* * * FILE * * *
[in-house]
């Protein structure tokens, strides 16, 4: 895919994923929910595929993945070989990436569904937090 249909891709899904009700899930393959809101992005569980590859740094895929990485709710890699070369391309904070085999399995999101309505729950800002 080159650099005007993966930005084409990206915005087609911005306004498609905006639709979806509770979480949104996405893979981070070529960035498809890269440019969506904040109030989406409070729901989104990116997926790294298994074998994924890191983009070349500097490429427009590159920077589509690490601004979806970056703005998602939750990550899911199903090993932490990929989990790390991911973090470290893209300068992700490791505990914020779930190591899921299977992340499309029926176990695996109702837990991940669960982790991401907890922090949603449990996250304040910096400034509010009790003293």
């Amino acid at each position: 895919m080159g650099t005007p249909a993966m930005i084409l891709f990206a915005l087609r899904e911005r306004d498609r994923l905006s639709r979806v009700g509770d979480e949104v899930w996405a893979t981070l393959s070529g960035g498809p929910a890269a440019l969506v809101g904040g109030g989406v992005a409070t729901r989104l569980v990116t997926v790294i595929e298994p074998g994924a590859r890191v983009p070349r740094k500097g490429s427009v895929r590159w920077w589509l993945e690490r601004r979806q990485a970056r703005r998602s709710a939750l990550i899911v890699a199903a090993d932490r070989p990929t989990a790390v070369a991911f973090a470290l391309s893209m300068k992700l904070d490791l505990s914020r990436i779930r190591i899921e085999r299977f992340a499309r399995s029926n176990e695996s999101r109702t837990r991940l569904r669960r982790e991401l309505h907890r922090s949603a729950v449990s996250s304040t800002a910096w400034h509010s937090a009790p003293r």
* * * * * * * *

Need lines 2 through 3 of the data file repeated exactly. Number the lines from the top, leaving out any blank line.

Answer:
């Protein structure tokens, strides 16, 4: 895919994923929910595929993945070989990436569904937090 249909891709899904009700899930393959809101992005569980590859740094895929990485709710890699070369391309904070085999399995999101309505729950800002 080159650099005007993966930005084409990206915005087609911005306004498609905006639709979806509770979480949104996405893979981070070529960035498809890269440019969506904040109030989406409070729901989104990116997926790294298994074998994924890191983009070349500097490429427009590159920077589509690490601004979806970056703005998602939750990550899911199903090993932490990929989990790390991911973090470290893209300068992700490791505990914020779930190591899921299977992340499309029926176990695996109702837990991940669960982790991401907890922090949603449990996250304040910096400034509010009790003293």
């Amino acid at each position: 895919m080159g650099t005007p249909a993966m930005i084409l891709f990206a915005l087609r899904e911005r306004d498609r994923l905006s639709r979806v009700g509770d979480e949104v899930w996405a893979t981070l393959s070529g960035g498809p929910a890269a440019l969506v809101g904040g109030g989406v992005a409070t729901r989104l569980v990116t997926v790294i595929e298994p074998g994924a590859r890191v983009p070349r740094k500097g490429s427009v895929r590159w920077w589509l993945e690490r601004r979806q990485a970056r703005r998602s709710a939750l990550i899911v890699a199903a090993d932490r070989p990929t989990a790390v070369a991911f973090a470290l391309s893209m300068k992700l904070d490791l505990s914020r990436i779930r190591i899921e085999r299977f992340a499309r399995s029926n176990e695996s999101r109702t837990r991940l569904r669960r982790e991401l309505h907890r922090s949603a729950v449990s996250s304040t800002a910096w400034h509010s937090a009790p003293r």